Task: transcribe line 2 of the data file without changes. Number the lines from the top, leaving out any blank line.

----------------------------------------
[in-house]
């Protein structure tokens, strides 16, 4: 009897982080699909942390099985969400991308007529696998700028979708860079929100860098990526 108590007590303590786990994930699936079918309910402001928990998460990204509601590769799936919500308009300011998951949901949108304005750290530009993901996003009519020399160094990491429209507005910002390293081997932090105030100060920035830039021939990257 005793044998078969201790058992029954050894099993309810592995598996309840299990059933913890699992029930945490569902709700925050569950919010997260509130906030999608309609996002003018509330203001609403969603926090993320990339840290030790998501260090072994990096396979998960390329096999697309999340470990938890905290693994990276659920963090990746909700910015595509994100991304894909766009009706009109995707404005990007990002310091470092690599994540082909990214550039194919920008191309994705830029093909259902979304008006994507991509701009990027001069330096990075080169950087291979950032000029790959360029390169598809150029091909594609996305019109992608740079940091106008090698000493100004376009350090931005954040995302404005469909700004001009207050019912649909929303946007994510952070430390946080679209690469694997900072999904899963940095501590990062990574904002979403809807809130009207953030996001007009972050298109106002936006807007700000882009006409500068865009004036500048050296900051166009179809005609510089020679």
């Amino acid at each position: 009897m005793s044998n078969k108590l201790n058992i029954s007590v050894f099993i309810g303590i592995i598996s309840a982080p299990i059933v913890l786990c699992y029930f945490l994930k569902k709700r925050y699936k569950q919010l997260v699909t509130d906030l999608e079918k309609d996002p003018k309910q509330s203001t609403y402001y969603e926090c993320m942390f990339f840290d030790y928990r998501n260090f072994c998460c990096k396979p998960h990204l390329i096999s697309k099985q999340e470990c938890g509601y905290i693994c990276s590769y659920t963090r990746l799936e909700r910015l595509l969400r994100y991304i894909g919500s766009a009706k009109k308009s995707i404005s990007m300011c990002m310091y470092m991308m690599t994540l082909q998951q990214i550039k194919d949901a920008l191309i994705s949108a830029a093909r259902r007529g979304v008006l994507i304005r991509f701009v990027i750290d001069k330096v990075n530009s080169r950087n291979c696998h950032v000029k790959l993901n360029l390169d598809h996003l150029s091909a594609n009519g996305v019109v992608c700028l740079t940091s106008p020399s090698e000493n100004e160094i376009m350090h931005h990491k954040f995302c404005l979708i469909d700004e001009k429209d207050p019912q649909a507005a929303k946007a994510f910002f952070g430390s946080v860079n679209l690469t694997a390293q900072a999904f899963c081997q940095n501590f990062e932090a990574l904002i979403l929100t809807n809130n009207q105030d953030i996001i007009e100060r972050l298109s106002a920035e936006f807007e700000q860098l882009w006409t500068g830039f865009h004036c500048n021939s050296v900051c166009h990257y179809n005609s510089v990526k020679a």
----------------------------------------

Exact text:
């Protein structure tokens, strides 16, 4: 009897982080699909942390099985969400991308007529696998700028979708860079929100860098990526 108590007590303590786990994930699936079918309910402001928990998460990204509601590769799936919500308009300011998951949901949108304005750290530009993901996003009519020399160094990491429209507005910002390293081997932090105030100060920035830039021939990257 005793044998078969201790058992029954050894099993309810592995598996309840299990059933913890699992029930945490569902709700925050569950919010997260509130906030999608309609996002003018509330203001609403969603926090993320990339840290030790998501260090072994990096396979998960390329096999697309999340470990938890905290693994990276659920963090990746909700910015595509994100991304894909766009009706009109995707404005990007990002310091470092690599994540082909990214550039194919920008191309994705830029093909259902979304008006994507991509701009990027001069330096990075080169950087291979950032000029790959360029390169598809150029091909594609996305019109992608740079940091106008090698000493100004376009350090931005954040995302404005469909700004001009207050019912649909929303946007994510952070430390946080679209690469694997900072999904899963940095501590990062990574904002979403809807809130009207953030996001007009972050298109106002936006807007700000882009006409500068865009004036500048050296900051166009179809005609510089020679």